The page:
Britain’s energy regulator Ofgem is set to increase its cap on energy prices by 54% this April 2022. This is in response to the skyrocketing price of gas, aggravated by demand picking up as countries relaxed lockdown measures, low-wind speeds, and bottlenecks in supply chains. Over the same period, a recent ONS survey found that of the adults who reported a rise in the cost of living, 79% reported energy bills among the relevant causes.
This two-day online course aims to postgraduate researchers and analysts interested in quantitative analysis of energy poverty and its effect on people’s wellbeing. This consists of lectures and practical sessions on measurement of energy poverty and on (causal) analysis on its effect of people’s health and wellbeing outcomes.
The measurement of fuel poverty can be explored from two key perspectives. The objective approach relies primarily on household income and expenditure on energy bills to measure the prevalence of fuel poverty. In contrast, the subjective (sometimes referred to the ‘consensual’) approach uses households stated ability to afford energy at a reasonable price as well as characteristics of the home (e.g., damp). We will explore the advantages and disadvantages of these approaches. In addition, we will explore key associations between fuel poverty and outcomes that affect the health, wellbeing and wealth of individuals.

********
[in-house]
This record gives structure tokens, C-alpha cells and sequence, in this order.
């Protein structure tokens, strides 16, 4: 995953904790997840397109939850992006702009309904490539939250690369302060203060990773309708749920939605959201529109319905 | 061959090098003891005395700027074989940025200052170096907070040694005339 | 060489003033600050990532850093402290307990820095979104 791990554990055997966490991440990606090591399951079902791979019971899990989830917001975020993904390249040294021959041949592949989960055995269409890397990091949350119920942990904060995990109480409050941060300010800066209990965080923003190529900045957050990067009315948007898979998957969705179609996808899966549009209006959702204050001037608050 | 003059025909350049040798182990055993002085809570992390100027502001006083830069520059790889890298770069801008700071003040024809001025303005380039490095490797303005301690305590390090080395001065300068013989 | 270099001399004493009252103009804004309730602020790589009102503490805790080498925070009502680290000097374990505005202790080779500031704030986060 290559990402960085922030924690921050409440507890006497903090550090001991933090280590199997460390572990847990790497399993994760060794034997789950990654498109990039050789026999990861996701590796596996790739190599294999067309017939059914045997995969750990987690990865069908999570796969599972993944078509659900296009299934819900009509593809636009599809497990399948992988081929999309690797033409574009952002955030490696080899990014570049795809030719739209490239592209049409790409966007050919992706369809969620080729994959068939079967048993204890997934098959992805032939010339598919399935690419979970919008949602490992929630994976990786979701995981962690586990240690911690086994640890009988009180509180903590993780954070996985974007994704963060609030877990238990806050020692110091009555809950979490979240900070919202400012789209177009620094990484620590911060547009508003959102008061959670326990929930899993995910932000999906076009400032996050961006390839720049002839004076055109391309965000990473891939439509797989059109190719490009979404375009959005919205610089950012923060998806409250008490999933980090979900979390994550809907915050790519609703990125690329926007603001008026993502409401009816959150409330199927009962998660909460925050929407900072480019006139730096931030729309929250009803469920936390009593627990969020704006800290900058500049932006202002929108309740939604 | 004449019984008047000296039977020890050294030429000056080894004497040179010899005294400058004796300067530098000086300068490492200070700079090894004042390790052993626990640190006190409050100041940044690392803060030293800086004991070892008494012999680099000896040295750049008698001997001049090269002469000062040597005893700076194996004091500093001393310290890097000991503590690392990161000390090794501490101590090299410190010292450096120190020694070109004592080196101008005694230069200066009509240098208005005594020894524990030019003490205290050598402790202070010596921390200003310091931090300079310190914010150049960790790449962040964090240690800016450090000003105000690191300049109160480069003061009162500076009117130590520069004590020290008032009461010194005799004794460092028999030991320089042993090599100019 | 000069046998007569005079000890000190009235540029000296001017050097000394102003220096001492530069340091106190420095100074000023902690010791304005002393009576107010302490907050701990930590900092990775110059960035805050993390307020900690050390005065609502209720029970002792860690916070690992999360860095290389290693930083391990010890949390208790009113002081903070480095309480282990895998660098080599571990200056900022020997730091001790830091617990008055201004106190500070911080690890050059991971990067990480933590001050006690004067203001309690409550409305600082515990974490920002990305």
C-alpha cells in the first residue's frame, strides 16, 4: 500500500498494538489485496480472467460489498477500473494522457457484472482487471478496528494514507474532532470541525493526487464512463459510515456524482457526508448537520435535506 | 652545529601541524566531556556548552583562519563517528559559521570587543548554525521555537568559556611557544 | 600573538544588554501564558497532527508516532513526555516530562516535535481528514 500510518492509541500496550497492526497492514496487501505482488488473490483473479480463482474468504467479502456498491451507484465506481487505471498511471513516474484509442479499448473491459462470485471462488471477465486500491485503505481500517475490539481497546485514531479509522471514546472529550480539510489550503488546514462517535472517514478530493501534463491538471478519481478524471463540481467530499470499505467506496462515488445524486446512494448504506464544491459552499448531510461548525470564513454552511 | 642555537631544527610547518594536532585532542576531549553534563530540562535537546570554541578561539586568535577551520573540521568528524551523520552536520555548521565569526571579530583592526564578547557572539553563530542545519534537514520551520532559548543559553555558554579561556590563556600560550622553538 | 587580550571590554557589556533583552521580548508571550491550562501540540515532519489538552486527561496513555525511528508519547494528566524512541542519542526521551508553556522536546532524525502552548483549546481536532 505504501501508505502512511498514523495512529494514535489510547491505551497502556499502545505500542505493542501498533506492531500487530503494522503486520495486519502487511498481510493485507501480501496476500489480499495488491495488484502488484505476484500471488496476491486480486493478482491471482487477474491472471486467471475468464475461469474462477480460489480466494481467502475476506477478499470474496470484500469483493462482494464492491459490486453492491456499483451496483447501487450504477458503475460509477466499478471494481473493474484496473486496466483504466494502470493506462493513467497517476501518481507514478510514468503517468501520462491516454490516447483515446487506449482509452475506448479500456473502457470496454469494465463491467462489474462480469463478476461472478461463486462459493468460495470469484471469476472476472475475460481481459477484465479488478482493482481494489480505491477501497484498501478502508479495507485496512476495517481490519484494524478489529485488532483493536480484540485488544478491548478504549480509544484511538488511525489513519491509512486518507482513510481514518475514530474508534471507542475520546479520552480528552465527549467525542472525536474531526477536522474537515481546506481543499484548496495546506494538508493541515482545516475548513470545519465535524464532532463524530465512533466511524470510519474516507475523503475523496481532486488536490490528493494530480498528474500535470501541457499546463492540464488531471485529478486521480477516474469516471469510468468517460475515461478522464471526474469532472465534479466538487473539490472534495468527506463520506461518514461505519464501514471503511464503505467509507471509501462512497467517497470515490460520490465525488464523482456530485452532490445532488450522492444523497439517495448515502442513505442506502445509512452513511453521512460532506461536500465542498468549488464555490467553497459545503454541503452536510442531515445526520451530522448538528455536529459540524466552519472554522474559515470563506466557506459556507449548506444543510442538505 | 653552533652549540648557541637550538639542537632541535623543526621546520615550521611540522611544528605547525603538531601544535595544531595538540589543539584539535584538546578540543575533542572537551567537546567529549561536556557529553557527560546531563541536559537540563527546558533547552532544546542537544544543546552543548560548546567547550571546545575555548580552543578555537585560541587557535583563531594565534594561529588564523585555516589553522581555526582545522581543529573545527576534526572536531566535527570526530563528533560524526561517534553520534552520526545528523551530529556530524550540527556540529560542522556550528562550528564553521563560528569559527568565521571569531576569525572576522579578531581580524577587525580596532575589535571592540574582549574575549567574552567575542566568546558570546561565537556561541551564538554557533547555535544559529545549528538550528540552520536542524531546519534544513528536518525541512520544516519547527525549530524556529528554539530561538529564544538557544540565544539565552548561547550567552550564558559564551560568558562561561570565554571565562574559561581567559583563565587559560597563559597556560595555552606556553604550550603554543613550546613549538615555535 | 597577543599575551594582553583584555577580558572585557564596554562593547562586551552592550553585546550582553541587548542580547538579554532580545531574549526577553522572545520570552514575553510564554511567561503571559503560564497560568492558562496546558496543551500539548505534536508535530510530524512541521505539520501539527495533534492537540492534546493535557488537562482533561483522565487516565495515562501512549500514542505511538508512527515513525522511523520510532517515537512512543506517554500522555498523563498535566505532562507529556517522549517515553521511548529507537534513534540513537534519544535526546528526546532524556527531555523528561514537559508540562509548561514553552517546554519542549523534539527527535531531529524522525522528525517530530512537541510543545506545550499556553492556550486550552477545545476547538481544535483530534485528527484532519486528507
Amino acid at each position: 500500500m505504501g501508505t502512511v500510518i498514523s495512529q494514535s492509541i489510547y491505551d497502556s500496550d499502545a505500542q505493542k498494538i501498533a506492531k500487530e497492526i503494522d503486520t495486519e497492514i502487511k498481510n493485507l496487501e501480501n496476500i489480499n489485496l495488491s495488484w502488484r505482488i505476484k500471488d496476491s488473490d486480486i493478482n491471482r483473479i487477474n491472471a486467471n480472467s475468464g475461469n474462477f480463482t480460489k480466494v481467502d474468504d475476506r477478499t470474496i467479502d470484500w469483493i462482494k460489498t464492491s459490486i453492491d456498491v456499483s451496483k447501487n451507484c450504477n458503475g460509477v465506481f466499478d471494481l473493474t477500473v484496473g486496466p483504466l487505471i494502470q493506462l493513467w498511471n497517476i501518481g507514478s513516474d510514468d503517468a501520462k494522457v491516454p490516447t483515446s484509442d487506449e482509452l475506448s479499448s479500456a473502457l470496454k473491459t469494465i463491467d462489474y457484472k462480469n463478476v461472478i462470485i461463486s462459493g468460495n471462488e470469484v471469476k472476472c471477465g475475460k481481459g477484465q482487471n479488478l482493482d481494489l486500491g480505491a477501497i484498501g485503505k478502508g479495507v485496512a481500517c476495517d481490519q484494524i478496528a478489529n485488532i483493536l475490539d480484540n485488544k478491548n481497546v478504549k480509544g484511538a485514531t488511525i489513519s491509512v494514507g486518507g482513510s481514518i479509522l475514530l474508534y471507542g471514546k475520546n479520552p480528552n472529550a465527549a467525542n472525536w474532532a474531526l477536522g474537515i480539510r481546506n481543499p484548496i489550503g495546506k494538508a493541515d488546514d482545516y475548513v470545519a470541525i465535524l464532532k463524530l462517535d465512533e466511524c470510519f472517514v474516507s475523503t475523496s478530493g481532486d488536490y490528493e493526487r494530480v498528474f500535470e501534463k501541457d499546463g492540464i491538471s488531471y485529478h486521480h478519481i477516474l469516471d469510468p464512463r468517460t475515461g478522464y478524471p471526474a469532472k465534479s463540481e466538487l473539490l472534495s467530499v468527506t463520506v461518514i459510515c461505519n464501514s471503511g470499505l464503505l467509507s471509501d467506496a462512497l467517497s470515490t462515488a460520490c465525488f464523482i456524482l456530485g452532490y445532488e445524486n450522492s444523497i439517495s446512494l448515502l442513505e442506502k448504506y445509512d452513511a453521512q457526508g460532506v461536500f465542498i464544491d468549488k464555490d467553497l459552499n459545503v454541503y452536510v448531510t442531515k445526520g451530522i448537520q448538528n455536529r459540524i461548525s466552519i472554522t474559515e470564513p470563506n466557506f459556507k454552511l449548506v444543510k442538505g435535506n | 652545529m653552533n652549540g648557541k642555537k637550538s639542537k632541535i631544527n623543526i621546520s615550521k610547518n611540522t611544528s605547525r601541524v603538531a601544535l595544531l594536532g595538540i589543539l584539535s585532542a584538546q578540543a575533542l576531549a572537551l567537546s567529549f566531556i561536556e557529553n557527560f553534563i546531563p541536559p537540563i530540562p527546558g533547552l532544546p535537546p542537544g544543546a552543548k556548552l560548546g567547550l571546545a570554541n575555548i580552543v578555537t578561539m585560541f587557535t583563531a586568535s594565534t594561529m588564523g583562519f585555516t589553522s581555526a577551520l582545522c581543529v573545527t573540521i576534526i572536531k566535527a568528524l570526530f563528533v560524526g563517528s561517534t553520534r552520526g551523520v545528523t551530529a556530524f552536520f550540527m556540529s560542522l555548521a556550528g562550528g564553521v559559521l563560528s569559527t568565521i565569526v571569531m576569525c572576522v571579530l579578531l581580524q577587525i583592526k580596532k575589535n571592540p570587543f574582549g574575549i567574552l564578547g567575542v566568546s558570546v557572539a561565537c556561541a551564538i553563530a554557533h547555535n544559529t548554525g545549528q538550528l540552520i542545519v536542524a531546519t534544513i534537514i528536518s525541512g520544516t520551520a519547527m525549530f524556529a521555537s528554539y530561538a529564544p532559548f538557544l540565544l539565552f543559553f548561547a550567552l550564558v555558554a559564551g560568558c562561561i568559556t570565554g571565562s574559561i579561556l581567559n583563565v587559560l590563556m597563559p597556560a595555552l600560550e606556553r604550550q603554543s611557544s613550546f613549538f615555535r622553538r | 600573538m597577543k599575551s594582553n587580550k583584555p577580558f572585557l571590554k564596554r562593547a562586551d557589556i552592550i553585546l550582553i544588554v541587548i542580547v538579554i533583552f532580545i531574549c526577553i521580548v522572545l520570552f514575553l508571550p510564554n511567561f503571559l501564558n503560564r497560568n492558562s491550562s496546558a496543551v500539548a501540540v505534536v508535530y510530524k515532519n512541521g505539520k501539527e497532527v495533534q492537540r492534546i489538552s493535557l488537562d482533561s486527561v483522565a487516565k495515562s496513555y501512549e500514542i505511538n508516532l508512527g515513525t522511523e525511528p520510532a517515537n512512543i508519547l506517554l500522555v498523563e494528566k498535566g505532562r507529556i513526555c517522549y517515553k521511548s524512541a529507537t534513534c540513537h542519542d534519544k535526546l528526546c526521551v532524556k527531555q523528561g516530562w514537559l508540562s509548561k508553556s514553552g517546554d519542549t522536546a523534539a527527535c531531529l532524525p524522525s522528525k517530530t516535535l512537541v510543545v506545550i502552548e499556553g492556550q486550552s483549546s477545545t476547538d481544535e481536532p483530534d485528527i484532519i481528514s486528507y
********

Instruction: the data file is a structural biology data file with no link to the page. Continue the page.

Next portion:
The course covers:
By the end of the course participants will:
This course is suitable for postgraduate researchers and analysts interested in energy poverty research including (but not limited to): Academics, Government Researchers, Third sector organisations and Consultancy analysts.
Dr Apostolos Davillas and Dr Andrew Burlinson